Additionally, in a crisis, you can peel away the plastic edge of the 7-pin "SATA" connector and plug it directly into a SAS drive, because it is carrying SAS signalling. Of course that only works if it is carrying SAS signalling.
 

jgreco

Resident Grinch
Moderator
Joined
May 29, 2011
Messages
12,047
I think that the confusion comes from the fact that the SATA end will still do SAS if connected to a backplane that has SATA style conectors and not 8087 mini-sas, I think...
I'd say that the confusion comes from the fact that someone is confusing connectors and signalling.

Back in the early days of SATA and we were building the first 24-drive-in-4U SATA servers, we were using the 3Ware 9550SX-12ML cards, two of them, to drive the 24 bays. These used SFF8470 cables and the "SATA-blessed" versions were unobtainium, so we used SFF8470 Infiniband cables instead (and it was just fine). The thing is, you have to realize that an SFF8470-to-8470 cable should be roughly the same whether it is running Infiniband, SAS, SATA, etc.
 

blueether

FreeNAS Experienced
Joined
Aug 6, 2018
Messages
196
So, if your complaint is that you cannot plug the shown 7 pin SAS breakout directly into a SAS drive, you're correct, because a SAS drive typically has a secondary connector (pictured previously in this thread) which would prevent the insertion of the single-lane SAS cable. However, the single-lane SAS breakout plugs into SAS backplanes (such as the ever popular -TQ's) just fine, and a SAS drive will happily plug into that, so these clearly have extensive use cases, even if the applications for the breakout cables are not universal.
That is what I was trying to say, but as always you explain things with very good examples
 

subhuman

Newbie
Joined
Nov 21, 2019
Messages
30
Additionally, in a crisis, you can peel away the plastic edge of the 7-pin "SATA" connector and plug it directly into a SAS drive, because it is carrying SAS signalling. Of course that only works if it is carrying SAS signalling.
So... because you can either install it with a hammer, or cut it to make it fit somewhere it's not intended to be, you consider it to be a SAS connector?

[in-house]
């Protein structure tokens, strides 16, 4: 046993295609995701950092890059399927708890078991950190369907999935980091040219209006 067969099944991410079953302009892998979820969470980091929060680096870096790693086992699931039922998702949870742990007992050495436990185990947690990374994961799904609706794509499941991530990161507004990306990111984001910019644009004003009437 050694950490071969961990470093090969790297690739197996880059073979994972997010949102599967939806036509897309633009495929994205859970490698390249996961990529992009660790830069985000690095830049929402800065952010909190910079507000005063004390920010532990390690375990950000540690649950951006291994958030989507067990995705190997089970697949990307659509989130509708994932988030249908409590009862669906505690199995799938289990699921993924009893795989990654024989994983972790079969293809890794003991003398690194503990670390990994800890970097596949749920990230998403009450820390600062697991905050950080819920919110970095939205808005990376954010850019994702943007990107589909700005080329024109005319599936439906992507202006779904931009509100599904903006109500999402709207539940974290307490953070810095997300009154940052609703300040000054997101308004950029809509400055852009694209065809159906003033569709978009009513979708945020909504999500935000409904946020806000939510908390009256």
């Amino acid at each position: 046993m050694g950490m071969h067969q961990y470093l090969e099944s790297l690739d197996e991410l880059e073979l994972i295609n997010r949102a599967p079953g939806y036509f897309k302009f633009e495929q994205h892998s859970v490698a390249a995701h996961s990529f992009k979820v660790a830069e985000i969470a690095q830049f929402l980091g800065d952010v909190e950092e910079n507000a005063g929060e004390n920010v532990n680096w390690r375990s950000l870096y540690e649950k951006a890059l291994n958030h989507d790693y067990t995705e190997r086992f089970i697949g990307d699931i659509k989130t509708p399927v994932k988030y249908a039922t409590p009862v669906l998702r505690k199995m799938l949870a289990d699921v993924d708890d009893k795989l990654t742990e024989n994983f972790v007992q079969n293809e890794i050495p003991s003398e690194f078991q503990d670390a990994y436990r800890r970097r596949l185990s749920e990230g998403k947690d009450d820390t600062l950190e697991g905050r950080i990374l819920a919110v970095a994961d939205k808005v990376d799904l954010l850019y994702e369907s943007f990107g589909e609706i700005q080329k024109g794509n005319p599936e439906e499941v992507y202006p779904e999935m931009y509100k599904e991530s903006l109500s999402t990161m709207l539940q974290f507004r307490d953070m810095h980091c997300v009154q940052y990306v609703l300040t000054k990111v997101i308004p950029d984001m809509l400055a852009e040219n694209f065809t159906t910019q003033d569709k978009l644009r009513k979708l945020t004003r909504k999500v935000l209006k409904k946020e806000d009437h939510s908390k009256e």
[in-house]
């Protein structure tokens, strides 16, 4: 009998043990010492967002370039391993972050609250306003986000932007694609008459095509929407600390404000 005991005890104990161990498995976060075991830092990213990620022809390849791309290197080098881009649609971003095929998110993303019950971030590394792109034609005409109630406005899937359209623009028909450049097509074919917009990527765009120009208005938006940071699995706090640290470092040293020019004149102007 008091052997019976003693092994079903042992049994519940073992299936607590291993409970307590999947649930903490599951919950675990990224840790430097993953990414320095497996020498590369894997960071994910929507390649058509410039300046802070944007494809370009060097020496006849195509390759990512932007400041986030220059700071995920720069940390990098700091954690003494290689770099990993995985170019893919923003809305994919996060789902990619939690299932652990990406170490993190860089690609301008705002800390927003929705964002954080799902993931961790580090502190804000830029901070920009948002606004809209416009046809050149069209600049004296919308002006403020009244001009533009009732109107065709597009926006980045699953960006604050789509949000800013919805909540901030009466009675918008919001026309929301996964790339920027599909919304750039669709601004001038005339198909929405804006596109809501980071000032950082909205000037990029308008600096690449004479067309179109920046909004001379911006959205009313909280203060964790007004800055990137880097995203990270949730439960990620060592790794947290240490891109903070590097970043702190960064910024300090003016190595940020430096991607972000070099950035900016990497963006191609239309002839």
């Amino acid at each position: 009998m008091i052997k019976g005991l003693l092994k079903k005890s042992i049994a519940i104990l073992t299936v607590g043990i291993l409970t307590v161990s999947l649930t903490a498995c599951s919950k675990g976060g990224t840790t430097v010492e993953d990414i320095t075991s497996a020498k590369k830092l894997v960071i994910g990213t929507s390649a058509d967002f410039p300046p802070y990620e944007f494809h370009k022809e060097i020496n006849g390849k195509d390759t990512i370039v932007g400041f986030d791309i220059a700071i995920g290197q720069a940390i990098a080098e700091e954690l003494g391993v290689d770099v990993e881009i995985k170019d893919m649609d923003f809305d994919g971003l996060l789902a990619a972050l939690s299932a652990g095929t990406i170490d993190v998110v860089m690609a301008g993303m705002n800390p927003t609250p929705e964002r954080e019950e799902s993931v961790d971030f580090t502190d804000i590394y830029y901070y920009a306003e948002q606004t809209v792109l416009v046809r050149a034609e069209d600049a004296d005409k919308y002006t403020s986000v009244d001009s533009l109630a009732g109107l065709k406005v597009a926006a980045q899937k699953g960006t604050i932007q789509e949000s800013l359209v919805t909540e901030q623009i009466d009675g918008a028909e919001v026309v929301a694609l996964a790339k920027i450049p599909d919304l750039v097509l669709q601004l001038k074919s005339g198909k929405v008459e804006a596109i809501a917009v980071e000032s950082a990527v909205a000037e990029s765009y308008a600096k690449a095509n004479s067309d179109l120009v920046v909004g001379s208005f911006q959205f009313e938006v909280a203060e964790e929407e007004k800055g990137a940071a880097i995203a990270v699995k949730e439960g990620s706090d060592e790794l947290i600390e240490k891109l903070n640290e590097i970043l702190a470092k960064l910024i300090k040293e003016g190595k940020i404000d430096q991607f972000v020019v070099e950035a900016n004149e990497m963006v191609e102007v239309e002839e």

Let me quote your entire paragraph that my earlier excerpt came from:
A multilane connector may be broken into its four individual lanes using a breakout cable. For example, if you get an SAS HBA, it probably comes with one or two SFF8087's on it, but you may want to directly attach hard drives. A breakout cable allows this. This is a SFF8087-to-single-SAS breakout cable; this is a SFF8643-to-single-SAS breakout cable.
(bold added for emphasis)
You're talking about connecting that end to hard drives. That connector is not intended to connect to SAS hard drives, you just said it above- you have to modify the connector to force it into something it's not intended for. It is, however, intended to connect to SATA drives. It is, as pictured, not cut apart and modified, intended to connect to SATA drives. Not SAS.

Do you seriously do this? I don't even want to know what you do for power delivery if you do.
 

Ericloewe

Not-very-passive-but-aggressive
Moderator
Joined
Feb 15, 2014
Messages
16,088
Why is this a point of contention? If you want to connect directly to SAS disks, get an SFF-8643/SFF-8087 to SAS-style connector (the one with power attached) breakout cable. If you want to connect to SATA devices or backplane or whatever, get one with SATA-style connectors.
 

subhuman

Newbie
Joined
Nov 21, 2019
Messages
30
Why is this a point of contention? If you want to connect directly to SAS disks, get an SFF-8643/SFF-8087 to SAS-style connector (the one with power attached) breakout cable. If you want to connect to SATA devices or backplane or whatever, get one with SATA-style connectors.
I agree with what you're saying about breakout cables. The issue is that in the first post in this thread, it states they can be used to connect directly to drives. What is pictured is the latter (SATA connectors) but the text calls it the former (SAS).
For anyone who has worked with either even in passing, it's no big deal. But in a topic that is calling itself a primer for people not familiar with SAS, it can be a problem. A new person, following what's currently posted, buying those cables and trying to connect them to SAS drives- which is what the text tells them they're for- is going to break hardware (if they force it) and/or have a non-functional setup (from a half-plugged-in connector).
Why is it a point of contention? I don't know why it should be. It seemed like a minor mistake, either in image choice or in the descriptions.
 

Ericloewe

Not-very-passive-but-aggressive
Moderator
Joined
Feb 15, 2014
Messages
16,088
Ah, I see what you mean. I do agree that it is a bit confusing if you only read that part. I think it's okay if you read the whole post, but I'm biased by the fact that I know this stuff.
 
Status
Not open for further replies.
Top